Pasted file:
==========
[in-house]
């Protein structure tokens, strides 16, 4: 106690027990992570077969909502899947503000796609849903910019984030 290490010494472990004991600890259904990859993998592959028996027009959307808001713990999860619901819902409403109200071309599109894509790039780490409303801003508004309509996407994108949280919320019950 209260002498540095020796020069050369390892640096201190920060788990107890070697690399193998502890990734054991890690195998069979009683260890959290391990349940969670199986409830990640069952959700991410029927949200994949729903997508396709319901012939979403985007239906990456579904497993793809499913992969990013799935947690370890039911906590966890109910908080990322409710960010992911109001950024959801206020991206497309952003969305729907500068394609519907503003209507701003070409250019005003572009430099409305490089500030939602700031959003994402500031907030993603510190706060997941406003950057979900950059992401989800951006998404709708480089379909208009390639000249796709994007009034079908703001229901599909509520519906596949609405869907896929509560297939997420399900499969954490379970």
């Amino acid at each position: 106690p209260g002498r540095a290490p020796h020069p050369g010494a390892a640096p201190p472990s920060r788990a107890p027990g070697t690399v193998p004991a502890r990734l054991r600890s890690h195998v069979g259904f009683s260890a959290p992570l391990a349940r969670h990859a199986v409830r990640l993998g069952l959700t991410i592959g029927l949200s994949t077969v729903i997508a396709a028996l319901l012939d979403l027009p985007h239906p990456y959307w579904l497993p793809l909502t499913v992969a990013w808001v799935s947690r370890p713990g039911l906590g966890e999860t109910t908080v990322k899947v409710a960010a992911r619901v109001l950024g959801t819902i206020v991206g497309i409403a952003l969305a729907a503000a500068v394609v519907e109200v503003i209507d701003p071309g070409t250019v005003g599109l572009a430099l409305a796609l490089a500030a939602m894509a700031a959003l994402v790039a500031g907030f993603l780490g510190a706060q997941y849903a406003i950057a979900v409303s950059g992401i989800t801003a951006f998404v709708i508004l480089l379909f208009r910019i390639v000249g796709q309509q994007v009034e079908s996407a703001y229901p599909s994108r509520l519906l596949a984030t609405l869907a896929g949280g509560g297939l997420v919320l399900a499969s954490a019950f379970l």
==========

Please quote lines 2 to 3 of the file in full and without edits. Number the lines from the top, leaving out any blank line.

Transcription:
């Protein structure tokens, strides 16, 4: 106690027990992570077969909502899947503000796609849903910019984030 290490010494472990004991600890259904990859993998592959028996027009959307808001713990999860619901819902409403109200071309599109894509790039780490409303801003508004309509996407994108949280919320019950 209260002498540095020796020069050369390892640096201190920060788990107890070697690399193998502890990734054991890690195998069979009683260890959290391990349940969670199986409830990640069952959700991410029927949200994949729903997508396709319901012939979403985007239906990456579904497993793809499913992969990013799935947690370890039911906590966890109910908080990322409710960010992911109001950024959801206020991206497309952003969305729907500068394609519907503003209507701003070409250019005003572009430099409305490089500030939602700031959003994402500031907030993603510190706060997941406003950057979900950059992401989800951006998404709708480089379909208009390639000249796709994007009034079908703001229901599909509520519906596949609405869907896929509560297939997420399900499969954490379970």
């Amino acid at each position: 106690p209260g002498r540095a290490p020796h020069p050369g010494a390892a640096p201190p472990s920060r788990a107890p027990g070697t690399v193998p004991a502890r990734l054991r600890s890690h195998v069979g259904f009683s260890a959290p992570l391990a349940r969670h990859a199986v409830r990640l993998g069952l959700t991410i592959g029927l949200s994949t077969v729903i997508a396709a028996l319901l012939d979403l027009p985007h239906p990456y959307w579904l497993p793809l909502t499913v992969a990013w808001v799935s947690r370890p713990g039911l906590g966890e999860t109910t908080v990322k899947v409710a960010a992911r619901v109001l950024g959801t819902i206020v991206g497309i409403a952003l969305a729907a503000a500068v394609v519907e109200v503003i209507d701003p071309g070409t250019v005003g599109l572009a430099l409305a796609l490089a500030a939602m894509a700031a959003l994402v790039a500031g907030f993603l780490g510190a706060q997941y849903a406003i950057a979900v409303s950059g992401i989800t801003a951006f998404v709708i508004l480089l379909f208009r910019i390639v000249g796709q309509q994007v009034e079908s996407a703001y229901p599909s994108r509520l519906l596949a984030t609405l869907a896929g949280g509560g297939l997420v919320l399900a499969s954490a019950f379970l």